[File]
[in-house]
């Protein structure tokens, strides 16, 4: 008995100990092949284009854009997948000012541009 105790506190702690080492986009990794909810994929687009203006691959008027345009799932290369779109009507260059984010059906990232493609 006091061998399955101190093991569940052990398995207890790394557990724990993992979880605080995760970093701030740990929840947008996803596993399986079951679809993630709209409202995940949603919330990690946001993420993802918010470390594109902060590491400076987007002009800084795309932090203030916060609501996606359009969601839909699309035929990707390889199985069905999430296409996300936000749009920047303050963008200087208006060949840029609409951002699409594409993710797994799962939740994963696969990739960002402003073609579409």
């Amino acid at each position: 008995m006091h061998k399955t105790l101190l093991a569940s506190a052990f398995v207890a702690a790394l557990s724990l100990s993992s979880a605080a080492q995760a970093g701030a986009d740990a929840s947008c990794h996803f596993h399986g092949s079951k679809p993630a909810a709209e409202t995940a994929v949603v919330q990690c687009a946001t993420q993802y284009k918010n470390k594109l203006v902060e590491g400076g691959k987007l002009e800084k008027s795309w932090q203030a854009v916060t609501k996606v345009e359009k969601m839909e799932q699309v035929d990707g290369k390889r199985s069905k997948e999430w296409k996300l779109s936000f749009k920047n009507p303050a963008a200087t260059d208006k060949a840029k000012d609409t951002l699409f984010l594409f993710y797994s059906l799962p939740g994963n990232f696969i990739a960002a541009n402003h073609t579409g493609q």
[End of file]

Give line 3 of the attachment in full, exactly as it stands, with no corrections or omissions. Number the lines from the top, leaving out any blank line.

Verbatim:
């Amino acid at each position: 008995m006091h061998k399955t105790l101190l093991a569940s506190a052990f398995v207890a702690a790394l557990s724990l100990s993992s979880a605080a080492q995760a970093g701030a986009d740990a929840s947008c990794h996803f596993h399986g092949s079951k679809p993630a909810a709209e409202t995940a994929v949603v919330q990690c687009a946001t993420q993802y284009k918010n470390k594109l203006v902060e590491g400076g691959k987007l002009e800084k008027s795309w932090q203030a854009v916060t609501k996606v345009e359009k969601m839909e799932q699309v035929d990707g290369k390889r199985s069905k997948e999430w296409k996300l779109s936000f749009k920047n009507p303050a963008a200087t260059d208006k060949a840029k000012d609409t951002l699409f984010l594409f993710y797994s059906l799962p939740g994963n990232f696969i990739a960002a541009n402003h073609t579409g493609q």